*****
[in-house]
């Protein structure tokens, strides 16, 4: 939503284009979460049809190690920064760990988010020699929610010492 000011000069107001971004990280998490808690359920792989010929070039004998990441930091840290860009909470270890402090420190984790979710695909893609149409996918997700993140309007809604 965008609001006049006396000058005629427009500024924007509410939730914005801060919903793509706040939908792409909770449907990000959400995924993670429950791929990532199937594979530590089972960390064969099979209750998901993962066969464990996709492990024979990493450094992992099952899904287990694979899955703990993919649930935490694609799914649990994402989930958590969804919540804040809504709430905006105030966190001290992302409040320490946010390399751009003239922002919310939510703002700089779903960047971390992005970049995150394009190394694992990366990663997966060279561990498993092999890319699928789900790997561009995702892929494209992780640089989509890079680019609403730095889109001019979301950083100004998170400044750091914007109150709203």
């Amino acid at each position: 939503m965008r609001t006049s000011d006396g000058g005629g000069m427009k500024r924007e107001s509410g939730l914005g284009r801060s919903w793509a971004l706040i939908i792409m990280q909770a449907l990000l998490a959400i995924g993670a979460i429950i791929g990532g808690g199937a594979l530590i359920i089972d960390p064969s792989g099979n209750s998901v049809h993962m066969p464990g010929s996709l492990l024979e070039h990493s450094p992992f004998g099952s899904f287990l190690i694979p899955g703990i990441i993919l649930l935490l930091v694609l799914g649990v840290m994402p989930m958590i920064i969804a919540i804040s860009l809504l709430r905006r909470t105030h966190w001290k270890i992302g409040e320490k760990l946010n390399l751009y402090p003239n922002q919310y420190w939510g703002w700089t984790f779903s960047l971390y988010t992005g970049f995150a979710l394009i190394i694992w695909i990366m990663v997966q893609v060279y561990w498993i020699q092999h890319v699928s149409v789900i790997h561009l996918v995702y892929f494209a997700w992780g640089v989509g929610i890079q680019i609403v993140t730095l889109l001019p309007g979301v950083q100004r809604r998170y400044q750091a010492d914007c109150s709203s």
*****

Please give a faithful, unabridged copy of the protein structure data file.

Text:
[in-house]
């Protein structure tokens, strides 16, 4: 939503284009979460049809190690920064760990988010020699929610010492 000011000069107001971004990280998490808690359920792989010929070039004998990441930091840290860009909470270890402090420190984790979710695909893609149409996918997700993140309007809604 965008609001006049006396000058005629427009500024924007509410939730914005801060919903793509706040939908792409909770449907990000959400995924993670429950791929990532199937594979530590089972960390064969099979209750998901993962066969464990996709492990024979990493450094992992099952899904287990694979899955703990993919649930935490694609799914649990994402989930958590969804919540804040809504709430905006105030966190001290992302409040320490946010390399751009003239922002919310939510703002700089779903960047971390992005970049995150394009190394694992990366990663997966060279561990498993092999890319699928789900790997561009995702892929494209992780640089989509890079680019609403730095889109001019979301950083100004998170400044750091914007109150709203």
């Amino acid at each position: 939503m965008r609001t006049s000011d006396g000058g005629g000069m427009k500024r924007e107001s509410g939730l914005g284009r801060s919903w793509a971004l706040i939908i792409m990280q909770a449907l990000l998490a959400i995924g993670a979460i429950i791929g990532g808690g199937a594979l530590i359920i089972d960390p064969s792989g099979n209750s998901v049809h993962m066969p464990g010929s996709l492990l024979e070039h990493s450094p992992f004998g099952s899904f287990l190690i694979p899955g703990i990441i993919l649930l935490l930091v694609l799914g649990v840290m994402p989930m958590i920064i969804a919540i804040s860009l809504l709430r905006r909470t105030h966190w001290k270890i992302g409040e320490k760990l946010n390399l751009y402090p003239n922002q919310y420190w939510g703002w700089t984790f779903s960047l971390y988010t992005g970049f995150a979710l394009i190394i694992w695909i990366m990663v997966q893609v060279y561990w498993i020699q092999h890319v699928s149409v789900i790997h561009l996918v995702y892929f494209a997700w992780g640089v989509g929610i890079q680019i609403v993140t730095l889109l001019p309007g979301v950083q100004r809604r998170y400044q750091a010492d914007c109150s709203s």